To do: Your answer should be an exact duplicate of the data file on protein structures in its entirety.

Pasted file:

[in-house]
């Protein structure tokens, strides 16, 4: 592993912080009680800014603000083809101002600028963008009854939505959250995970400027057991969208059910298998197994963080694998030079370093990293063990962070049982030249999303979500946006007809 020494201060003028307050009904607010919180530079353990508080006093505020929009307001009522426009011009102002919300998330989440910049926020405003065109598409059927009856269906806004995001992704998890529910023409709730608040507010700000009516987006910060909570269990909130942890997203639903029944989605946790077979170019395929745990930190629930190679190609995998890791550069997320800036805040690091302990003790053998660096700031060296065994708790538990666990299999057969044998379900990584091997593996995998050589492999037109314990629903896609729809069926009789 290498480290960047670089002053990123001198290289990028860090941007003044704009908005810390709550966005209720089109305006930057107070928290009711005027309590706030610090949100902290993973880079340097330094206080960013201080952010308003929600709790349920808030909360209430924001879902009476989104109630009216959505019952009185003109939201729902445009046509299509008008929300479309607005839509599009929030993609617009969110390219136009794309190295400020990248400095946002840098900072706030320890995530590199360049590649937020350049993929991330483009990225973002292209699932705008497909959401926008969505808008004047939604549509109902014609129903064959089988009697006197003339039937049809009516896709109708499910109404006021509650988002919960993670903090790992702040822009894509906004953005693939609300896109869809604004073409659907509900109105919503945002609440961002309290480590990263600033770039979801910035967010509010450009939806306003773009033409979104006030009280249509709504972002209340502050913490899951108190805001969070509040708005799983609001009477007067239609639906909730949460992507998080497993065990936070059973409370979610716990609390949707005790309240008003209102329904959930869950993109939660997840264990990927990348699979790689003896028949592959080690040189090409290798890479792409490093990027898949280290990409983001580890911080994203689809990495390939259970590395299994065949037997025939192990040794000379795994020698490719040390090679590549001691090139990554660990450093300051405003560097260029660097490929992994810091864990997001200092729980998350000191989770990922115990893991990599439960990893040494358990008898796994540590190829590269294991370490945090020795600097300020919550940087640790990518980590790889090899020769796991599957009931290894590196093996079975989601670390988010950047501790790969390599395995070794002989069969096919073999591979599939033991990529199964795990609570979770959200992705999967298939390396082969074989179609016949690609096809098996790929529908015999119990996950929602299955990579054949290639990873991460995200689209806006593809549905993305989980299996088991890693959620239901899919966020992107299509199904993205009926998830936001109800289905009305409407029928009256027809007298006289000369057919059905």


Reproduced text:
[in-house]
């Protein structure tokens, strides 16, 4: 592993912080009680800014603000083809101002600028963008009854939505959250995970400027057991969208059910298998197994963080694998030079370093990293063990962070049982030249999303979500946006007809 020494201060003028307050009904607010919180530079353990508080006093505020929009307001009522426009011009102002919300998330989440910049926020405003065109598409059927009856269906806004995001992704998890529910023409709730608040507010700000009516987006910060909570269990909130942890997203639903029944989605946790077979170019395929745990930190629930190679190609995998890791550069997320800036805040690091302990003790053998660096700031060296065994708790538990666990299999057969044998379900990584091997593996995998050589492999037109314990629903896609729809069926009789 290498480290960047670089002053990123001198290289990028860090941007003044704009908005810390709550966005209720089109305006930057107070928290009711005027309590706030610090949100902290993973880079340097330094206080960013201080952010308003929600709790349920808030909360209430924001879902009476989104109630009216959505019952009185003109939201729902445009046509299509008008929300479309607005839509599009929030993609617009969110390219136009794309190295400020990248400095946002840098900072706030320890995530590199360049590649937020350049993929991330483009990225973002292209699932705008497909959401926008969505808008004047939604549509109902014609129903064959089988009697006197003339039937049809009516896709109708499910109404006021509650988002919960993670903090790992702040822009894509906004953005693939609300896109869809604004073409659907509900109105919503945002609440961002309290480590990263600033770039979801910035967010509010450009939806306003773009033409979104006030009280249509709504972002209340502050913490899951108190805001969070509040708005799983609001009477007067239609639906909730949460992507998080497993065990936070059973409370979610716990609390949707005790309240008003209102329904959930869950993109939660997840264990990927990348699979790689003896028949592959080690040189090409290798890479792409490093990027898949280290990409983001580890911080994203689809990495390939259970590395299994065949037997025939192990040794000379795994020698490719040390090679590549001691090139990554660990450093300051405003560097260029660097490929992994810091864990997001200092729980998350000191989770990922115990893991990599439960990893040494358990008898796994540590190829590269294991370490945090020795600097300020919550940087640790990518980590790889090899020769796991599957009931290894590196093996079975989601670390988010950047501790790969390599395995070794002989069969096919073999591979599939033991990529199964795990609570979770959200992705999967298939390396082969074989179609016949690609096809098996790929529908015999119990996950929602299955990579054949290639990873991460995200689209806006593809549905993305989980299996088991890693959620239901899919966020992107299509199904993205009926998830936001109800289905009305409407029928009256027809007298006289000369057919059905």